However, Rice's problems emerged as singles began. Knupfer's shoulder ailments proved to be too much to overcome, and he retired early. Florida State's Brad Mixson then put away sophomore Dennis Polyakov 6-4, 6-2 to give the Seminoles their first lead of the match.
At No. 2, Müller showed streaks of brilliance - a series of rapid volleys early in the second set ended with Müller sneaking the ball past Bowles' outstretched back-hand - but he could not sustain the momentum needed for the win. His quick 6-3, 6-3 loss was the third in a row for Rice and put the team behind 3-1.
Wang took some of the pressure off with a 6-3, 7-6 (3) win over Chris Cloer. The match was not without drama, however, as Wang found himself down 6-5 in the second set before rallying to bring the Owls within one.
Wang attributed his gutsy performance to a rather improbable source: nerves.
"I was a little tight actually, kind of nervous, which kind of shocked me," Wang said. "I had a feeling it was going to be really close, really tight, and I just had the little jitters before. But I kind of like them because it makes you focus a little more, makes you aware that you're in the match."
At No. 4, Zivojinovic burst out to an early 4-0 first set lead and looked ready to tally the tying point for Rice. However, Maciek Sykut caught fire to take 12 of the next 16 games and won the match 7-6 (3), 6-2. With Sykut's victory, the Seminoles clinched their tenth win of the season, while Rice dropped to 9-4 on the year.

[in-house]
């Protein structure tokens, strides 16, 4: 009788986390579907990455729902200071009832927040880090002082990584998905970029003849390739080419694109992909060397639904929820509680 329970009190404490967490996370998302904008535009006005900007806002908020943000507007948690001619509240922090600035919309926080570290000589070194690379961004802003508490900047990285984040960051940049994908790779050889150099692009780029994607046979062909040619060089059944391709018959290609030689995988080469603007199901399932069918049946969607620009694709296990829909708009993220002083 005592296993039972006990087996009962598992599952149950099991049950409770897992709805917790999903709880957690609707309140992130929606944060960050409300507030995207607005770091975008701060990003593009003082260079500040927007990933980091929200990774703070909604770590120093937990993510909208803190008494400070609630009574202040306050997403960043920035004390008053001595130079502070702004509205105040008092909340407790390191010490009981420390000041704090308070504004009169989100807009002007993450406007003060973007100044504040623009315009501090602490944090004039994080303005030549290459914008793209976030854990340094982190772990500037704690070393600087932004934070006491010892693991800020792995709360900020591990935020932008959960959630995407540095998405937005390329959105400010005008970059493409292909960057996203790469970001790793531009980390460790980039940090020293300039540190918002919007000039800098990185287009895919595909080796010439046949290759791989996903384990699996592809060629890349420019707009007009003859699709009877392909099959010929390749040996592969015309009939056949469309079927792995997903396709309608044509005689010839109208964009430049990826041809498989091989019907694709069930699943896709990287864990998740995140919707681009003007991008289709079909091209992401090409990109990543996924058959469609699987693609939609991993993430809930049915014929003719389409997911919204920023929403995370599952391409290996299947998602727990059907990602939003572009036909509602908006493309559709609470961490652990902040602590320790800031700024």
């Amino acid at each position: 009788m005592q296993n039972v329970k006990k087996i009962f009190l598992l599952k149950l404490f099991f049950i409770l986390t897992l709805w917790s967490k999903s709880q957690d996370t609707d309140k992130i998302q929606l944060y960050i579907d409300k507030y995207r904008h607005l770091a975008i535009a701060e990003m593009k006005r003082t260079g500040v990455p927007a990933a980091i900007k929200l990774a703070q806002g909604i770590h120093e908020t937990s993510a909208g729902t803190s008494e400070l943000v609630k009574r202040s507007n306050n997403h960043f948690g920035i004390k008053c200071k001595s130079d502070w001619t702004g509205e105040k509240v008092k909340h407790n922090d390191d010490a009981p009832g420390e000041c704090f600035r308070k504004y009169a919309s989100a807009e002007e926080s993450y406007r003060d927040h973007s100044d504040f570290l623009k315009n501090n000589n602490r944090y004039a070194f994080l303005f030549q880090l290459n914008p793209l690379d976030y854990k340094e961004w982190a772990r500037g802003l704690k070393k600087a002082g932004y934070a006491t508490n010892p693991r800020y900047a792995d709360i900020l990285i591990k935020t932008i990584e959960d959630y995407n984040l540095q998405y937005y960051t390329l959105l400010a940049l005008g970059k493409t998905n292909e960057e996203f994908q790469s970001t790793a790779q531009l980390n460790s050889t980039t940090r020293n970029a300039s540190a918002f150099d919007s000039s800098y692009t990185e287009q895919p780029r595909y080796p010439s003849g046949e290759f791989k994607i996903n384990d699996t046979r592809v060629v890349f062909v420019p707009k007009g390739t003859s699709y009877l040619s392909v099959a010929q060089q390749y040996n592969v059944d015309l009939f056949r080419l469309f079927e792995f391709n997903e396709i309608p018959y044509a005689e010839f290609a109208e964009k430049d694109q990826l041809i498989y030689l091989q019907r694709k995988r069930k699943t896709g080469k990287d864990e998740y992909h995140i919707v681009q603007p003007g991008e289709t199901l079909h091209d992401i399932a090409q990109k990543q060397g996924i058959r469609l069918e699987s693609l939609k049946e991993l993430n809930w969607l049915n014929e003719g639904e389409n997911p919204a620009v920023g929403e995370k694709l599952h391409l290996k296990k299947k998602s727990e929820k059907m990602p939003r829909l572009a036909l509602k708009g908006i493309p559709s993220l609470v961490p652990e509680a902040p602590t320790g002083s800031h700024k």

No. 44 Rosa rounded out the day's scoring with a 7-6 (4), 2-6, 1-0 (6) win over No. 24 Aubone.
"We're even with [Florida State] on paper," head coach Ron Smarr said. "I knew it was going to come down to a 4-3 match one way or the other. ... Unfortunately, they played better on big points and they out-toughed us, simple as that.
More from The Rice Thresher
Review: 'READY TO BE' captures TWICE's upbeat energy
On “READY TO BE,” TWICE returns with a record-breaking set of infectious and danceable tracks sure to delight their fans. TWICE is one of the K-pop groups that has had substantial crossover success in the United States, selling out arenas across the country last year. TWICE features nine members: Nayeon, Jeongyeon, Momo, Sana, Jihyo, Mina, Dahyun, Chaeyoung and Tzuyu, all of whom shine throughout the album’s bouncy and energetic production.
Muslim students and H&D prepare for Ramadan
The Muslim holy month of Ramadan begins this week, falling between March 22 to April 20 this year, overlapping with events such as Beer Bike and the end of the semester. Observers fast from dawn until dusk, which is approximately 13 hours in Houston, to practice spiritual devotedness.
Beer Bike to divide races amid safety concerns
Beer Bike races will be held in two heats this year, instead of the traditional singular race, according to Anne Wang, a campus-wide Beer Bike coordinator. The change is in light of last year’s crash during the women’s race, which injured three bikers and sent one to the hospital.
Please note All comments are eligible for publication by The Rice Thresher.